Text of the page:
Several people have asked questions about my post on praying in tongues from earlier this week, so I thought I’d post a few more thoughts.
My reference texts:
Now there are varieties of gifts, but the same Spirit; and there are varieties of service, but the same Lord; and there are varieties of activities, but it is the same God who empowers them all in everyone. To each is given the manifestation of the Spirit for the common good. For to one is given through the Spirit the utterance of wisdom, and to another the utterance of knowledge according to the same Spirit, to another faith by the same Spirit, to another gifts of healing by the one Spirit, to another the working of miracles, to another prophecy, to another the ability to distinguish between spirits, to another various kinds of tongues, to another the interpretation of tongues. All these are empowered by one and the same Spirit, who apportions to each one individually as he wills.
—1 Corinthians 12:4-11
And God has appointed in the church first apostles, second prophets, third teachers, then miracles, then gifts of healing, helping, administrating, and various kinds of tongues. Are all apostles? Are all prophets? Are all teachers? Do all work miracles? Do all possess gifts of healing? Do all speak with tongues? Do all interpret? But earnestly desire the higher gifts. And I will show you a still more excellent way.
—1 Corinthians 12:28-31
In a nutshell, here’s what I believe about the charismatic gifts:
- The gifts are still for today.
- Some of the gifts are more rare than what we see expressed.
- Not all people will have all gifts.
- A person who lacks a particular gift is not a lesser Christian for that lack because he or she may possess other “compensatory” God-given talents and anointings.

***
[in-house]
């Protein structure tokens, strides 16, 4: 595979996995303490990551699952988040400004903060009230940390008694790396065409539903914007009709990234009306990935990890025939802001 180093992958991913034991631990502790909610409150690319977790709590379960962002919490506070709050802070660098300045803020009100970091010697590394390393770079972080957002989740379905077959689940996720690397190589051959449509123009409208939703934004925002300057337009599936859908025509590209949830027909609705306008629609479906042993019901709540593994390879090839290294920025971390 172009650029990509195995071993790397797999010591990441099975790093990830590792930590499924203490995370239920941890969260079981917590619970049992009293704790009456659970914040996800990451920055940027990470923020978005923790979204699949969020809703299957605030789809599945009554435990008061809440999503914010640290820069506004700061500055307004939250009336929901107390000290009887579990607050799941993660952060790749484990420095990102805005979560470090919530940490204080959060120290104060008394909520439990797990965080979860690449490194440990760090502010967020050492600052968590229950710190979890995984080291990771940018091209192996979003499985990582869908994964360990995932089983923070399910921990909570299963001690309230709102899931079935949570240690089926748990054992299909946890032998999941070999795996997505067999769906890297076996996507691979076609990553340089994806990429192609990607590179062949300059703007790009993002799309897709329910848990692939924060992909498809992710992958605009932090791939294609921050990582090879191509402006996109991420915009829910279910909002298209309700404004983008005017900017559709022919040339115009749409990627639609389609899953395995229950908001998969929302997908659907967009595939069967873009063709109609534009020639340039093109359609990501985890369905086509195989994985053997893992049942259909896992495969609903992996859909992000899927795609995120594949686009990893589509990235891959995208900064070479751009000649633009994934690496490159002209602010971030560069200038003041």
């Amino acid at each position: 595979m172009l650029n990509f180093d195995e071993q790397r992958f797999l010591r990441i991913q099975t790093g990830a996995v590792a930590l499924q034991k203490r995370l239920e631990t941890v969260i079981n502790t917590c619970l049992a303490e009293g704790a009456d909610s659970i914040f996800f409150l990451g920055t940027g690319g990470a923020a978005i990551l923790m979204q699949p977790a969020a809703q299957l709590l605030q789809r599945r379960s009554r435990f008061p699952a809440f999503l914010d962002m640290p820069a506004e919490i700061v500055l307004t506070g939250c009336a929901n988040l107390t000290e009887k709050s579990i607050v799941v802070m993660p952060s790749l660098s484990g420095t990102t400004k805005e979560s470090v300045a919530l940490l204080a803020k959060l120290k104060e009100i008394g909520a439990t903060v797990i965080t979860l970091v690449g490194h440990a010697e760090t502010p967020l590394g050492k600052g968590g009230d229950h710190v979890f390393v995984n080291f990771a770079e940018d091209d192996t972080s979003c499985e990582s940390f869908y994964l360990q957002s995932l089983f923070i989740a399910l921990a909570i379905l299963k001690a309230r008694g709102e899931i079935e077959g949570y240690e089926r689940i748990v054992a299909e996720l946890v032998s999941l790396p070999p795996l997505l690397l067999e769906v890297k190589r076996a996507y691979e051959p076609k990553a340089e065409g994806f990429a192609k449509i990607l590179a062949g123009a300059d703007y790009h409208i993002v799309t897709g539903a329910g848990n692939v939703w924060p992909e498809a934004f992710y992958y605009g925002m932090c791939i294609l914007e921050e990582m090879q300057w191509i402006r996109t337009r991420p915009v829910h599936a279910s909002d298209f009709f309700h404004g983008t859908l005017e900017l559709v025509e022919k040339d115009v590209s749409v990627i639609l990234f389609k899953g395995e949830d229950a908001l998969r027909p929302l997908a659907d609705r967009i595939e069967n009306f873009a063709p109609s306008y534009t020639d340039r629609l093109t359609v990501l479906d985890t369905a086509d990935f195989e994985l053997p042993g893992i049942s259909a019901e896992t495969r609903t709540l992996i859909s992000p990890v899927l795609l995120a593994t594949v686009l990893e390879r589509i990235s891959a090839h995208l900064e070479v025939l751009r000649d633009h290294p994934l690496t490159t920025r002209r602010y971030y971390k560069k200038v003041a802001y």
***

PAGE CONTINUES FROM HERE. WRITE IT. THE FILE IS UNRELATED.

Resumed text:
- We should always ask God for empowering through the gifts yet be satisfied should He elect not give us a particular gift on our timetable.
- Sometimes there is a long delay between asking for and receiving a gift.
- As the Lord sees fit, some gifts may only be given for a time or season.
- Because the Lord gives to us according to our measure of faith, He will not give charismatic gifts to people who don’t believe that they are still in operation.
- While a person may appear to have a gift, it may indeed be nothing more than a well-developed talent and lack the full nature of a genuine charismatic gift.
- As with all spiritual abilities, as we grow in the Lord we better understand how to use the charismatic gifts He has given us.
- The Lord may remove gifts from people who fail to properly use them.
- Yes, sadly, some people fake gifts.
- People who fake gifts should be exposed immediately and not tolerated.
- Yes, the Enemy does mimic some gifts and empower deceived people with ungodly versions.
- All gifts must be tested.
- Churches that support the gifts must do a better job policing those who use them in public.
- Church leaders are responsible for encouraging and discouraging the use of the gifts by their congregants.
- We are a poorer Church if we fail to use the gifts.
A convenient way to break down the gifts is into three categories of three gifts each:
Gifts of Discernment:
Word of knowledge
Word of wisdom
Discerning of spirits
Gifts of Power:
Gifts of Proclamation:
I feel strongly that one of our greatest failings in our churches is that our spiritual leaders are not calling out the gifts in people. By that I mean that too many churches rely on people self-identifying their own spiritual gifts rather than the leadership of the church doing it. Of course, this necessitates that the leaders of a church actually KNOW their people well and spend time helping each individual cultivate the gifts (and talents) God has given them. (Kind of precludes being an anonymous face in a megachurch, doesn’t it?)
Instead, too many churches have let their leadership off the hook by resorting to congregant self-identification of gifts, often through spiritual gift inventories—a recipe for disaster, if you ask me. Gift inventory checklists are responsible for myriad people being placed in the wrong positions within a church or trying to use gifts they don’t truly have, thus leading themselves and others astray. My experience has been that too many people identify wants rather than gifts through this inventory methodology. If I want to be a prophet and fancy myself one, how will I fill out my gift inventory? Sort of self-fulfilling, isn’t it? And that makes for enormous problems.
Now, what is your take on the charismata?